Farmer's Union Cent. Exchange v. Reliance Ins. Co., 675 F. Supp. 1534 (D.N.D. 1987)

US District Court for the District of North Dakota - 675 F. Supp. 1534 (D.N.D. 1987)
December 10, 1987

675 F. Supp. 1534 (1987)

FARMER'S UNION CENTRAL EXCHANGE, INC., a corporation, Plaintiff, v. RELIANCE INSURANCE COMPANY, a corporation, Defendant. and CONOCO, INC., a corporation, Plaintiff, v. RELIANCE INSURANCE COMPANY, a corporation, Defendant.

Civ. Nos. A1-83-79, A1-83-96.

United States District Court, D. North Dakota, Southwestern Division.

December 10, 1987.

*1535 Philip L. Bruner and Patrick J. O'Connor, Jr., of Hart & Bruner, Minneapolis, Minn., also James S. Hill, of Zuger & Bucklin, Bismarck, N.D., as local counsel, for defendant Reliance Ins. Co.

Daniel L. Hovland, of Fleck, Mather, Strutz & Mayer, Ltd., Bismarck, N.D., for plaintiff Farmer's Union Central Exchange.

Charles S. Miller, Jr., of Fleck, Mather, Strutz & Mayer, Ltd., Bismarck, N.D., for plaintiff Conoco, Inc.

  MEMORANDUM OF DECISION

MAGILL, Circuit Judge[*].

This is a consolidated action by two oil companies against a surety of an asphalt paving contractor. The underlying facts are clearly and thoroughly set forth in a prior memorandum and order of this court,[1] 626 F. Supp. 583 (D.N.D.1985), and are hereby adopted and incorporated by reference. Additional facts will be set forth only as necessary for the discussion.

Farmer's Union Central Exchange, Inc. (Cenex), and Conoco, Inc. (Conoco) (collectively plaintiffs) initially made the following three arguments before this court:

I. Plaintiffs contended they were entitled to payment by Reliance Insurance Company (Reliance) under the terms of various bond contracts, for asphaltic product supplied to its principal, Scherbenske Excavating, Inc. (Scherbenske), in connection with several highway construction projects for the State of North Dakota and a number of its political subdivisions (contract claims).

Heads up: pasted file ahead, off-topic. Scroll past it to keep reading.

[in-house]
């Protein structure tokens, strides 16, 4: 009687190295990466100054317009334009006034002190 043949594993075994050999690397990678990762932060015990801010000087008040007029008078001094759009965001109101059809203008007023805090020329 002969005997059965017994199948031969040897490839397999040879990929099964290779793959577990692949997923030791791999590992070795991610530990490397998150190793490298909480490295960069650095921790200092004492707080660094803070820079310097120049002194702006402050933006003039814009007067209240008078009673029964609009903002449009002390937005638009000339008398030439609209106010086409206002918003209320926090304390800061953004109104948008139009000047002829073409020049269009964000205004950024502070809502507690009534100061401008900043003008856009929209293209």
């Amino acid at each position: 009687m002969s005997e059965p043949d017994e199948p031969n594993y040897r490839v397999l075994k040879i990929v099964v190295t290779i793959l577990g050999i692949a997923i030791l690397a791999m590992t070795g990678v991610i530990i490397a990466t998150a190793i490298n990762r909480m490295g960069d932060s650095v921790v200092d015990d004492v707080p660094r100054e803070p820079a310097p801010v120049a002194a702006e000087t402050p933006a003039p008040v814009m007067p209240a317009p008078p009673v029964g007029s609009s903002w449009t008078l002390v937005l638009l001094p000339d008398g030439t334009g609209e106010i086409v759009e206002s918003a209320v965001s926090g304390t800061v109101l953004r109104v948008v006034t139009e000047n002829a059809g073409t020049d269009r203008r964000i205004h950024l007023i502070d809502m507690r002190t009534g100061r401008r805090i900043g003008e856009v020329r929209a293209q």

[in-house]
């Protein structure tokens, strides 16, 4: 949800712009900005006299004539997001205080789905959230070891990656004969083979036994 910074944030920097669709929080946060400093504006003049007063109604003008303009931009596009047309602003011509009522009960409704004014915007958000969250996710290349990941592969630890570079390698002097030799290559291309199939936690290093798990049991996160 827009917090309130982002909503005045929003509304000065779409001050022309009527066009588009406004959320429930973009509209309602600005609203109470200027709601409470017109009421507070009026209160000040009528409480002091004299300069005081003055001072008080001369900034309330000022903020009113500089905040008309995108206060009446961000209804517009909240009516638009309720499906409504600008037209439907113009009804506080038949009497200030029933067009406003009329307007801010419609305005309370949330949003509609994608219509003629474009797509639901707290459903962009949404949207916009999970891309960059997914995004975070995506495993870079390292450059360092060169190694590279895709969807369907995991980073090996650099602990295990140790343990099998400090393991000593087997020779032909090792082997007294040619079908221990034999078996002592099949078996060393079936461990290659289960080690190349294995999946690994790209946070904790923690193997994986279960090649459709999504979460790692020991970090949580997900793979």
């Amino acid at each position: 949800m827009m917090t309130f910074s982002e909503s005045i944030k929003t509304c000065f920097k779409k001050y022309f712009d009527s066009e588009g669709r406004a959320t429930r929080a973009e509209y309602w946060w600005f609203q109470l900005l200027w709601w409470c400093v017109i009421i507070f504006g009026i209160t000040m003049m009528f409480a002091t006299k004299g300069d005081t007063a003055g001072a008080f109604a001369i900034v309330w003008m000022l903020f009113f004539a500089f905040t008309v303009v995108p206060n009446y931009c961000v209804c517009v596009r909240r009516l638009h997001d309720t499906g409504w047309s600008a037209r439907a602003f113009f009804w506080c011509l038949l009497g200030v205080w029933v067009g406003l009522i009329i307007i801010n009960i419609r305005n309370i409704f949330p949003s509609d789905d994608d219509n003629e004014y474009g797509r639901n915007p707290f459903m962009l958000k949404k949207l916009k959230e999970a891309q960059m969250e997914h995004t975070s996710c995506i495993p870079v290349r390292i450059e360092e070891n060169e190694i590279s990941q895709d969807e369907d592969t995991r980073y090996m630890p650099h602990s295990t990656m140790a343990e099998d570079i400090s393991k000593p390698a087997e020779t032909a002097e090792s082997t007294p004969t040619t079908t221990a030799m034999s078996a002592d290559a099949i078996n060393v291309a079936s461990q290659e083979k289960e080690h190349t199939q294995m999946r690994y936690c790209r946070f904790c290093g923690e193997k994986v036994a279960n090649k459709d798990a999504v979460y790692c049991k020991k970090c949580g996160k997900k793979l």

II. Plaintiffs contended they were entitled to damages for Reliance's alleged violation of North Dakota's Unfair Insurance Practices Act, N.D.C.C. ch. 26.1-04 et seq. (1987 Supp.) (Act violation claims).

III. Plaintiffs contended they were entitled to tort damages for Reliance's alleged failure to deal with them fairly and in good faith in the adjustment of their contract claims (common law tort claims).

Judge Van Sickle granted Reliance's motion for summary judgment and dismissed plaintiffs' contract claims as untimely filed under N.D.C.C. § 48-02-17. 626 F. Supp. at 590-91. Conoco moved for reconsideration of this order on August 4, 1987, and *1536 Cenex did likewise on October 21, 1987. This court denied both motions.

On November 6, 1987, this court dismissed with prejudice plaintiffs' Act violation claims, holding that N.D.C.C. ch. 26.1-04 did not afford a private cause of action. Accordingly, only plaintiffs' common law tort claims remained to be resolved at trial.

After hearing and considering all of the evidence adduced at trial, this court concludes that both Conoco and Cenex have failed to prove their tort claims by a preponderance of the evidence.

  I. PRIVATE RIGHT OF ACTION UNDER N.D.C.C. CH. 26.1-04.

In a diversity case this court's duty "is not to formulate the legal mind of the state, but merely to ascertain and apply it." Stratioti v. Bick, 704 F.2d 1052, 1054 (8th Cir. 1983) (citations omitted). "Where neither the legislature nor the highest court in a state has addressed an issue, [this court] must determine what the highest state court would probably hold were it called upon to decide the issue." Hazen v. Pasley, 768 F.2d 226, 228 (8th Cir.1985). The North Dakota Supreme Court has expressly declined to determine whether N.D.C.C. ch. 26.1-04 affords a plaintiff a private right of action.[2]Szarkowski v. Reliance Insurance Co., 404 N.W.2d 502, 504 (N.D. 1987). Therefore, this court must determine how the North Dakota Supreme Court would probably rule on this question.

The states that have considered this issue are split on whether their version of the Model Unfair Trade Practices Act, drafted by the National Association of Insurance Commissioners (NAIC), creates a private cause of action. The majority of states, however, hold that there is no private cause of action.[3] Thus this court believes *1537 that North Dakota would not allow such a cause of action.[4] This conclusion is bolstered by the fact that states in North Dakota's geographic proximity deny a private cause of action.

In reaching the conclusion that North Dakota would not recognize such a cause of action, this court considered the following:

  A. Statutory Language.

The Model Act provides as follows: